Form Energy:Ancient Wisdom in Modern Application
We live in a world of manifestation: we are surrounded by things, both living and non-living. And we, too, are one of these manifestations. We are also surrounded by forms, shapes, colors and substances; our senses respond to these surroundings and we are affected by them.
Everyone agrees that we are affected by our environment. On a very simple level, this is why we pick a certain table in restaurants or find certain rooms in our home more congenial than others. Most environmental factors can be quantified. One very influential factor, important but not quantifiable, is that of the physiological and psychological effect of the forms that surround us. By this I mean such things as the shape of the room, building or space, the configuration of the furniture, and so on. To demonstrate this point, consider the images of a circle and a square. Can you sense a difference in the feeling you get from these two images? We usually do have different responses to these different shapes. If a flat image can have an effect on you, what then of three-dimensional forms? And what of the more complex forms that surround us?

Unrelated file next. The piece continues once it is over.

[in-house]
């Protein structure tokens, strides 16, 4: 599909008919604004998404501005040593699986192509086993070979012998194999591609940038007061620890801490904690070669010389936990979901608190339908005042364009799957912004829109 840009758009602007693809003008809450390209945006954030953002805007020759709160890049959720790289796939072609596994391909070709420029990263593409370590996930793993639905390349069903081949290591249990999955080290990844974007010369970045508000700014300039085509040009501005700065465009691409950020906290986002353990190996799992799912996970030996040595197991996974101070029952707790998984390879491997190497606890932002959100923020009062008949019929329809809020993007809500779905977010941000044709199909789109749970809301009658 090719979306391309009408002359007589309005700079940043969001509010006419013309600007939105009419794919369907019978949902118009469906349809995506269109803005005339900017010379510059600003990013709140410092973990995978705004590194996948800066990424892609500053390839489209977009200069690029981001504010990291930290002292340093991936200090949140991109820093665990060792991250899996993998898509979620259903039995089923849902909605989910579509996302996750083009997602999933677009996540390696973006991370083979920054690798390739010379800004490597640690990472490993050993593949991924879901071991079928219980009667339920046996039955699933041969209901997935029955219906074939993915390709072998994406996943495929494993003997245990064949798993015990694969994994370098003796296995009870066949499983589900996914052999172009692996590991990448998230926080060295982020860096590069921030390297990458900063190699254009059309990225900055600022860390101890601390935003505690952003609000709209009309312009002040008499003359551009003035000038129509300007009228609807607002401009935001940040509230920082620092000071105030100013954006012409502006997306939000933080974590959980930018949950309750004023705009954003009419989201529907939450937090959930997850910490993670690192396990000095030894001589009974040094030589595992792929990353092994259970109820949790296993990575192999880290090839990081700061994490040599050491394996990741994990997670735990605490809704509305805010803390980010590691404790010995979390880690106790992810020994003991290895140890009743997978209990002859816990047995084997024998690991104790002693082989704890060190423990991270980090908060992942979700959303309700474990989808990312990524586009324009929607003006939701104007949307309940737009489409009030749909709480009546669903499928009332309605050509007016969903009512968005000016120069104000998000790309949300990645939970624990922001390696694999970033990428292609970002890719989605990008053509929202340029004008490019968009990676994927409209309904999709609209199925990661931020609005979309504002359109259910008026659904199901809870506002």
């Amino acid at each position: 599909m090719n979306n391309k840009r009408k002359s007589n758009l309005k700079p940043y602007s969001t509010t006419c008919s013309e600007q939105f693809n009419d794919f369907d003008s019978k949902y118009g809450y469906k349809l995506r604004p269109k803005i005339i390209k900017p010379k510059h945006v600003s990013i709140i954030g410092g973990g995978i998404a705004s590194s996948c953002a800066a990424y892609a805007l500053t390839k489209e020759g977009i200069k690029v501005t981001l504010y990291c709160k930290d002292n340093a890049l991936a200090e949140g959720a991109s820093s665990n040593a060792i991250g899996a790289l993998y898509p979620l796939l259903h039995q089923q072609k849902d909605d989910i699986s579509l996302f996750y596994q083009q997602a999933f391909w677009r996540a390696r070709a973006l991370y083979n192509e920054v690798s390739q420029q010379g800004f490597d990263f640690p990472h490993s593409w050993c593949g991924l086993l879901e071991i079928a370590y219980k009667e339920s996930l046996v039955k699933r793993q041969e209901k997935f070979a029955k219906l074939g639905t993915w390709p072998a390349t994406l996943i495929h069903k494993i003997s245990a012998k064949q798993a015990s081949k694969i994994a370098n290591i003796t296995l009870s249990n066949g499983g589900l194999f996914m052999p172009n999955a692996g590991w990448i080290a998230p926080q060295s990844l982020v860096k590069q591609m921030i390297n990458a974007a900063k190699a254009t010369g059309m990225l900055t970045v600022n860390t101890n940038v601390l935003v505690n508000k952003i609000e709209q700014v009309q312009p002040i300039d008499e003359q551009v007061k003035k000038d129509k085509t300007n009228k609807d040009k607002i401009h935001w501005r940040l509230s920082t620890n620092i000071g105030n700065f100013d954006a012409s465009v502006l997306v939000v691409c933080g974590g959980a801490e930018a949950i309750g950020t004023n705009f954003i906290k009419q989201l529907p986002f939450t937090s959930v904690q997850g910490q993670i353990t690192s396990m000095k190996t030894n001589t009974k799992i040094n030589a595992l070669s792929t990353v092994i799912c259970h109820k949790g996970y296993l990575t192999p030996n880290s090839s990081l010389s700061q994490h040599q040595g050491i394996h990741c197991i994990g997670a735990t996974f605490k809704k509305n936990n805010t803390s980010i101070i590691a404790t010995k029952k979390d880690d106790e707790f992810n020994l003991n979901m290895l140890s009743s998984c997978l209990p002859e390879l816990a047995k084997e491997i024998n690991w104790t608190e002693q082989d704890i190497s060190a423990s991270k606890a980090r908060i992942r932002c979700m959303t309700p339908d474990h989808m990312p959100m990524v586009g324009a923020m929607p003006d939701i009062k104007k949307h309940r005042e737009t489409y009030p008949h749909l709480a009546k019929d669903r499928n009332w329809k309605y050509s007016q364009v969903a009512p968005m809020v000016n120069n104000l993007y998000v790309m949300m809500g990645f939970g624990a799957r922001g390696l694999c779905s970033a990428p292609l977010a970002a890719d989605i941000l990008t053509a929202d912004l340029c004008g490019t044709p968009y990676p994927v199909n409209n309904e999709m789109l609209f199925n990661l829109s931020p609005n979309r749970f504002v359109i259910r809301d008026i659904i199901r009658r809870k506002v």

In Chinese metaphysics, a force know as “Chi” is the very essence that composes the whole Universe. All forms, all manifestations come from chi. Every physical manifestation, then, is the product of chi, and the chi that manifests as form can be sensed from that form. For our purposes here, we will simply use the term “form energy” to refer to chi.
In ancient times, through observations of natural phenomena like the change of seasons, the cycle of day and night and the changes in society, scholars and sages concluded that everything in nature contains the polarized dual forces of Yin and Yang. These two forces or principles are mutually inter-dependent: they enhance, construct, constrain and transform into each other.